A flavonoid and lignan-rich diet may reduce the risk of developing breast cancer in postmenopausal women by about 35 percent, suggests a new study.
The research, led by Brian Fink from the University of North Carolina, focused on the dietary intakes of flavonoids, lignans and isoflavones by 1 434 women with breast cancer and 1 440 health controls in Long Island, New York, and supports previous findings from Greece and Italy.
While significant risk reductions were observed for high intakes of flavonols, flavones, flavan-3-ols and lignans among postmenopausal women, no beneficial affect was observed for isoflavones, nor for any of the nutrients among pre-menopausal women.
Certain women reap greater benefits
Writing in the American Journal of Epidemiology, Fink and his colleagues report that the effects of flavones and flavonols were most significant among the postmenopausal women with oestrogen-receptor (ER) positive and progesterone-receptor (PR) positive tumours.
"The ER-positive, PR-positive tumour receptor type is the most common type diagnosed among breast cancer patients in the United States," wrote Fink. "Thus, if replicated in other studies, our findings may be of public health significance."
How the study was done
The cases and controls completed food frequency questionnaires to assess their average intake for the previous 12 months, and the researchers report a significant decrease in breast cancer risk was associated with total flavonoid intake and lignan intake.
For postmenopausal women with an average intake of flavonols of more than 15,2 mg/day the risk of breast cancer was calculated to be reduced by 46 percent, compared to women with a daily intake of up to 3,7 mg/day.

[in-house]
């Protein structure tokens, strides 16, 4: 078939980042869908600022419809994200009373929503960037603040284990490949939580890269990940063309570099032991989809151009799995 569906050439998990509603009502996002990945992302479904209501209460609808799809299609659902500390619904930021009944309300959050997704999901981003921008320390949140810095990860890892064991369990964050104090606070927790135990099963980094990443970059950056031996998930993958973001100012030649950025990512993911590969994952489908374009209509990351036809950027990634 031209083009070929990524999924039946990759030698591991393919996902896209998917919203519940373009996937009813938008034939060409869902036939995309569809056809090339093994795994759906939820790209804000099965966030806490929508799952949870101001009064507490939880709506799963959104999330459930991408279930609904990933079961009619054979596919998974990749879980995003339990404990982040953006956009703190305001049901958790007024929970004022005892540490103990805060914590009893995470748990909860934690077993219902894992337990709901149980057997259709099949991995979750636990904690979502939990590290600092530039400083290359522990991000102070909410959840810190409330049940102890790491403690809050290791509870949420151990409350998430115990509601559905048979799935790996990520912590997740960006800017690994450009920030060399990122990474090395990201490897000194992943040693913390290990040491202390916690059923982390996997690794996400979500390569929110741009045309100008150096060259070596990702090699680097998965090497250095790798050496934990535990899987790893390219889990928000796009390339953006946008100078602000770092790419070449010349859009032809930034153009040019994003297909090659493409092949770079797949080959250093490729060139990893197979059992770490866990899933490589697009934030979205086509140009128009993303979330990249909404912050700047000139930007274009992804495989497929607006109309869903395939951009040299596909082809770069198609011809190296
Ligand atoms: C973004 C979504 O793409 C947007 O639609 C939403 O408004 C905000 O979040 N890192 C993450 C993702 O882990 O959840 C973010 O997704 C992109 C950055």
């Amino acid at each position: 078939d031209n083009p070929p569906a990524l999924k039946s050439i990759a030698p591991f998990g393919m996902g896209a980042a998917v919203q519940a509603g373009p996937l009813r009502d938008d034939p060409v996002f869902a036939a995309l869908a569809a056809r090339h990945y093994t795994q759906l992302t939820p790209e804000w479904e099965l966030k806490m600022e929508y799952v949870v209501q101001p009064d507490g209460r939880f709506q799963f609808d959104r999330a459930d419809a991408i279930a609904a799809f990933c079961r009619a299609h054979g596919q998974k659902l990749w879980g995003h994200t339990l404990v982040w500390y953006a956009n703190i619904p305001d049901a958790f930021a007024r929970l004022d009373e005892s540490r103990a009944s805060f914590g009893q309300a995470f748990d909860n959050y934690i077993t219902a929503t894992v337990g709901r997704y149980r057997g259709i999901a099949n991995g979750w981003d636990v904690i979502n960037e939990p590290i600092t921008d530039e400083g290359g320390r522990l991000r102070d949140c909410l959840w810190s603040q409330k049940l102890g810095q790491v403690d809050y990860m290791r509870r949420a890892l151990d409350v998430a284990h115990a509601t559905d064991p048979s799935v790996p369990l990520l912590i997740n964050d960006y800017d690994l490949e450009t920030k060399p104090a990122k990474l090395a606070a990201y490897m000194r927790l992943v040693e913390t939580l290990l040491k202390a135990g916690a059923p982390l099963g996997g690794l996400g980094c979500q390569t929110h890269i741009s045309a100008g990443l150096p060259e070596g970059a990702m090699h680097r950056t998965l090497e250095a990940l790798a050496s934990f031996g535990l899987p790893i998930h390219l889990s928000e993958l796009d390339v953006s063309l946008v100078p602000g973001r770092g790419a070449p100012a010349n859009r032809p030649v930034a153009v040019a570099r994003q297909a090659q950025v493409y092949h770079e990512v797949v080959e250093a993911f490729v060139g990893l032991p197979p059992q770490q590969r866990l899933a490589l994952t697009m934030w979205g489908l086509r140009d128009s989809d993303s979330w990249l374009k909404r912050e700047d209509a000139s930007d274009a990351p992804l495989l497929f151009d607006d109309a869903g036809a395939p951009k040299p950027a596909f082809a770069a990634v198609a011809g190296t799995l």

The risk of breast cancer was also reduced for flavones by 39 percent (intakes of at least 0,22 mg/day compared to less than 0,04 mg/day), flavan-3-ols by 26 percent (at least 264,2 mg/day versus less than 5,1 mg/day), and lignans by 31 percent (at least 9,4 mg/day versus less than 2,0 mg/day).
"In this analysis, inverse associations with breast cancer risk were found for intake of total flavonoids and for most flavonoid classes," wrote Fink. "The associations were most evident in postmenopausal women."
The reason that no significant risk reduction was observed in the premenopausal women, said the researchers, is perhaps due to the anti-oestrogenic effects of the flavonoids being ineffective in the highly oestrogenic environment of this age group, but they do appear effective in the low-oestrogen environment of post-menopausal women.
"Further research based on large numbers of both premenopausal women and postmenopausal women is needed to help clarify this issue," they said.
Severable notable limitations
The study does have several notable limitations, including the reliance on the food frequency questionnaire for dietary recall over the course of one year, which is subject to recall error. The researchers also note that it is unknown if such questionnaires can accurately reflect dietary patterns during the time periods that are significant for the development of cancer.
Interest in flavonoids is growing rapidly and a mounting body of science, including epidemiological, laboratory-based and randomised clinical trials, continues to report the cancer-fighting potential of a number of different flavonoids, such as isoflavones, anthocyanidins and flavonols. - (Decision News Media, February 2007)
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